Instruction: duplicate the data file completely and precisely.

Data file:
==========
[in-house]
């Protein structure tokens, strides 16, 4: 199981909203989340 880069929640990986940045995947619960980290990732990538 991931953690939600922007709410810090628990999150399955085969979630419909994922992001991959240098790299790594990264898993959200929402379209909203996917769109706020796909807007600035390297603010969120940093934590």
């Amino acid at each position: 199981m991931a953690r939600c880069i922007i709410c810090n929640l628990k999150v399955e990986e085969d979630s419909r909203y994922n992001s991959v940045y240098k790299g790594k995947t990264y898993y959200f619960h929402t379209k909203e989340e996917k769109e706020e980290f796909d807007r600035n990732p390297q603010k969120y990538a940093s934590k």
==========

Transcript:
[in-house]
């Protein structure tokens, strides 16, 4: 199981909203989340 880069929640990986940045995947619960980290990732990538 991931953690939600922007709410810090628990999150399955085969979630419909994922992001991959240098790299790594990264898993959200929402379209909203996917769109706020796909807007600035390297603010969120940093934590």
């Amino acid at each position: 199981m991931a953690r939600c880069i922007i709410c810090n929640l628990k999150v399955e990986e085969d979630s419909r909203y994922n992001s991959v940045y240098k790299g790594k995947t990264y898993y959200f619960h929402t379209k909203e989340e996917k769109e706020e980290f796909d807007r600035n990732p390297q603010k969120y990538a940093s934590k």